Tyler Durden's picture

Zero Hedge believes stock markets are broken and no trading is encouraged period, which the uninformed and ignorant would know unless they had a desire to chime on anything and everything. As for completely legal, wasn't Madoff one of those things too?

SoBoredWithUSA's picture

Don't the pension funds who took these deals deserve some blame? Presumably the structure of the deal (gains are shared, losses belong to investors) and the risks involved (cash collateral shortfall) were disclosed, yes? 

Djirk's picture

no trading? but what if you like to gamble and are contrarian to the contrarians, but not necessarily bullish?

molecool's picture

What are you smoking?? 'Populist nonsense'? 99.9% of the population has no clue as to what is going on in this country. The few individuals who show up here are trying to shine some light into the rat infested death star that is the financial industry. I'm not religious but even in the bible there are references to usury and blackmail.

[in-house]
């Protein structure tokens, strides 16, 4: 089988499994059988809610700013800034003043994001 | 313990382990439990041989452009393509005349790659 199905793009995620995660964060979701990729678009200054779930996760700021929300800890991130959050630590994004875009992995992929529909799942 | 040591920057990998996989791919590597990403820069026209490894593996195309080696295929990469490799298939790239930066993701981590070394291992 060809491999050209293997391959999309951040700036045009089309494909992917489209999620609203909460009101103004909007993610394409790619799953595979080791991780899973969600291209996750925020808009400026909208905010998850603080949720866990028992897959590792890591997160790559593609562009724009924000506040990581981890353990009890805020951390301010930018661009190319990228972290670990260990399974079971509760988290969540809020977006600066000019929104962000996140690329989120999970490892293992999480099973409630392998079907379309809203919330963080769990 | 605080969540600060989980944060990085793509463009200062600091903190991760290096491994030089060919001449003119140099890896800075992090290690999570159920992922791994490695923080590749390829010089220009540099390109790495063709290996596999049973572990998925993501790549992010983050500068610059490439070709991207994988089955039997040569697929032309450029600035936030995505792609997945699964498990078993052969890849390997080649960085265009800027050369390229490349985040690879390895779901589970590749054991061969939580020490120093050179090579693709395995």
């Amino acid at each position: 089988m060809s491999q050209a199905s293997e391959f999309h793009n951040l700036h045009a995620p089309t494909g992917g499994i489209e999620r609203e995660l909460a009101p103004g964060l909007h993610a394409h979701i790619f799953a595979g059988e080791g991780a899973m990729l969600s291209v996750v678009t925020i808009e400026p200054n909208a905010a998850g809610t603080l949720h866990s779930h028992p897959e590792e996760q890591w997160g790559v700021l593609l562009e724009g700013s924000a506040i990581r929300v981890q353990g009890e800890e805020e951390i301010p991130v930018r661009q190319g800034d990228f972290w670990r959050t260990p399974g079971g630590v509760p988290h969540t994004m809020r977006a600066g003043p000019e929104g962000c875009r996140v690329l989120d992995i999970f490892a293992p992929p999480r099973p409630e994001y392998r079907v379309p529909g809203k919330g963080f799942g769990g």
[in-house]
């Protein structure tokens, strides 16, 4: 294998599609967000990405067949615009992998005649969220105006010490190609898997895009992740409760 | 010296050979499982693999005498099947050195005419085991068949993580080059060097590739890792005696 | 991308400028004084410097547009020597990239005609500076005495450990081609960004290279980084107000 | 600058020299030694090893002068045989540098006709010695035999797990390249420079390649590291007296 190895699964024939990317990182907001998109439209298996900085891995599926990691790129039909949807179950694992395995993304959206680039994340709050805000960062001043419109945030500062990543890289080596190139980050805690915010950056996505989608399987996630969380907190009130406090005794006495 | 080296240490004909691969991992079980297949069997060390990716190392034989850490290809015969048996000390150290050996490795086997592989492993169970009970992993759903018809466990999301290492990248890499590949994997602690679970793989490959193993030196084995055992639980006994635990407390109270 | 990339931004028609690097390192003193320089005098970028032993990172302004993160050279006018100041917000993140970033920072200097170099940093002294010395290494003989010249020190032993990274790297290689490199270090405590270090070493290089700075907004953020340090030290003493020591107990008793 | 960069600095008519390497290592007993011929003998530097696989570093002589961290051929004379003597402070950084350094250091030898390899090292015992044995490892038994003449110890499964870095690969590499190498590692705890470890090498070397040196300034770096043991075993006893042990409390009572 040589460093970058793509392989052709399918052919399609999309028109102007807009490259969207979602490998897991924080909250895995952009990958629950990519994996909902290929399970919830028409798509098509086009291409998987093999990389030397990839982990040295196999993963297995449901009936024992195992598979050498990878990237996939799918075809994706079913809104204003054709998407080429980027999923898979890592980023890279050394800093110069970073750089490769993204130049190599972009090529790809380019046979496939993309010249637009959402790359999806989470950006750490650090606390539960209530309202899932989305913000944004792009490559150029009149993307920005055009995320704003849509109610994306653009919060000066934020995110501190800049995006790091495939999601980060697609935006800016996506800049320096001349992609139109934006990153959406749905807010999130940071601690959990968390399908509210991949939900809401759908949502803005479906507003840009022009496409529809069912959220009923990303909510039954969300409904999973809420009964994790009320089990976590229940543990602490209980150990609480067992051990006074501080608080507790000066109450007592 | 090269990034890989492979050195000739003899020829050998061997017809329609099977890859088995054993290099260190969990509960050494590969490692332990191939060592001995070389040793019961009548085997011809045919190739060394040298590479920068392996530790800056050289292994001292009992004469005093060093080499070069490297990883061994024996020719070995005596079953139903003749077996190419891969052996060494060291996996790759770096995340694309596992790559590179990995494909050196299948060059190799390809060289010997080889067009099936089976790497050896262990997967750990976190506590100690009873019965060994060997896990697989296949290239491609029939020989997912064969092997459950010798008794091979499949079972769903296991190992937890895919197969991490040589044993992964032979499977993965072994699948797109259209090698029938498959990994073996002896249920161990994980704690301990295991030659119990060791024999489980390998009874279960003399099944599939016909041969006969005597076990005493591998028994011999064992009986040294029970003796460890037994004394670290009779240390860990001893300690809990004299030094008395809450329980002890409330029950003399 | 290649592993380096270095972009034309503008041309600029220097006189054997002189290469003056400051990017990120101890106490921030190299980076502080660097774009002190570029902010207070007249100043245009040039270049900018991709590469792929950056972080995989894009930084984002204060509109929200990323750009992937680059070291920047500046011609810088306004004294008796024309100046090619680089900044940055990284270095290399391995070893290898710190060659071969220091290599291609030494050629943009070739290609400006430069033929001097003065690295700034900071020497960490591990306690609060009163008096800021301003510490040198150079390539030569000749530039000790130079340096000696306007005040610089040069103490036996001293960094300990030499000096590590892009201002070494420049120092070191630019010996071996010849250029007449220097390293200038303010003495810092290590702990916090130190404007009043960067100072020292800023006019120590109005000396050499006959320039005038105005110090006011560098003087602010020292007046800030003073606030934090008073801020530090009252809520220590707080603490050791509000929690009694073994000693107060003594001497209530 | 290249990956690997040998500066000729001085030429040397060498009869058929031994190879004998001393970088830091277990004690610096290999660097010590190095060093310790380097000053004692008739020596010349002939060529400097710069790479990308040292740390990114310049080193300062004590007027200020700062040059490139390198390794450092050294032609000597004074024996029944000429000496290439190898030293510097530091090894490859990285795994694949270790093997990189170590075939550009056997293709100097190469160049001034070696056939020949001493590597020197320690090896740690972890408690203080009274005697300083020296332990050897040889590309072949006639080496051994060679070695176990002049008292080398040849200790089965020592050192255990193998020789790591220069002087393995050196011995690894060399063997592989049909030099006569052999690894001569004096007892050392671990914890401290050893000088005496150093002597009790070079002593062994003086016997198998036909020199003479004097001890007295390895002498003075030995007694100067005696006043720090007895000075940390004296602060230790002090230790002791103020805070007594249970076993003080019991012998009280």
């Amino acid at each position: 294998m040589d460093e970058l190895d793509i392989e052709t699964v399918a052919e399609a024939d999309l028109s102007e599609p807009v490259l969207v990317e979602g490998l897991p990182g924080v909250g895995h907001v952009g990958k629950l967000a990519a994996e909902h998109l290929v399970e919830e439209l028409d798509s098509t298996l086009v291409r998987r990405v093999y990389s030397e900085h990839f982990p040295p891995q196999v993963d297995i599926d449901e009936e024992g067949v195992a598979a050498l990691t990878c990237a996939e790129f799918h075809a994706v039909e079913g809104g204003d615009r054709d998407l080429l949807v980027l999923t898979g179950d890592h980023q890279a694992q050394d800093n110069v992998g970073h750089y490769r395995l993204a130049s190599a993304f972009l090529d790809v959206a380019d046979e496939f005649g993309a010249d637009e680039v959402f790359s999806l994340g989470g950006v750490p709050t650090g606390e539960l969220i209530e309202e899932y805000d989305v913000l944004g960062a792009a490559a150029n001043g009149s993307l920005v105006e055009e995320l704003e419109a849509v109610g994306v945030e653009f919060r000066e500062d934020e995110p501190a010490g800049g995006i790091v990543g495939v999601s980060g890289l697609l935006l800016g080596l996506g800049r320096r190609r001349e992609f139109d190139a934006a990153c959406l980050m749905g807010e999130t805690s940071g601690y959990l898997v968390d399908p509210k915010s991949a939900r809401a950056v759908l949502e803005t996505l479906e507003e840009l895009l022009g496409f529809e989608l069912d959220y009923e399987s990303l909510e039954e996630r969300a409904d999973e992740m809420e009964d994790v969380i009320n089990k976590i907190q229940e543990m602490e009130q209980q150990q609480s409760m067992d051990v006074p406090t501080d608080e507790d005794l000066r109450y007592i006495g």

Here you have anonymous shadow corporations associated with large banks which are in the business of collecting overdue taxes whilst squeezing a huge penality fee out of impoverished home owners. Why is this collection process even legally being privatized? Who's running this city and approved these penality fees in the first place? Who gave these shadow companies the right to impose penalties on government taxes? HAS EVERYONE FUCKING GONE INSANE? IS THERE ANY SENSE OF COMMON SENSE OR REASON REMAINING IN THIS NATION?

Next time you hear someone praise the 'free market' and 'privatization' remember this poor woman who had to sell her family's house to pay for a few lap dances that a fat rat running this collection agency will enjoy after having destroyed her family's life.

the rookie cynic's picture

A free market shouldn't include fraud (i.e. stealing from the powerless, like the unfortunate woman here portrayed).

With the big banks in charge, however, we have a wolf in sheep's clothing. They will wrap themselves in free market propaganda (market-making, liquidity, deregulation) while simultaneously committing financial atrocities.


High Plains Drifter's picture

Gee, chemba, you ever heard of naked short selling or high frequency trading?  Why should anyone trust this type of business concern?  The SEC is owned and is not doing its job. The congress goes along for the ride. What part of all of this do you not understand?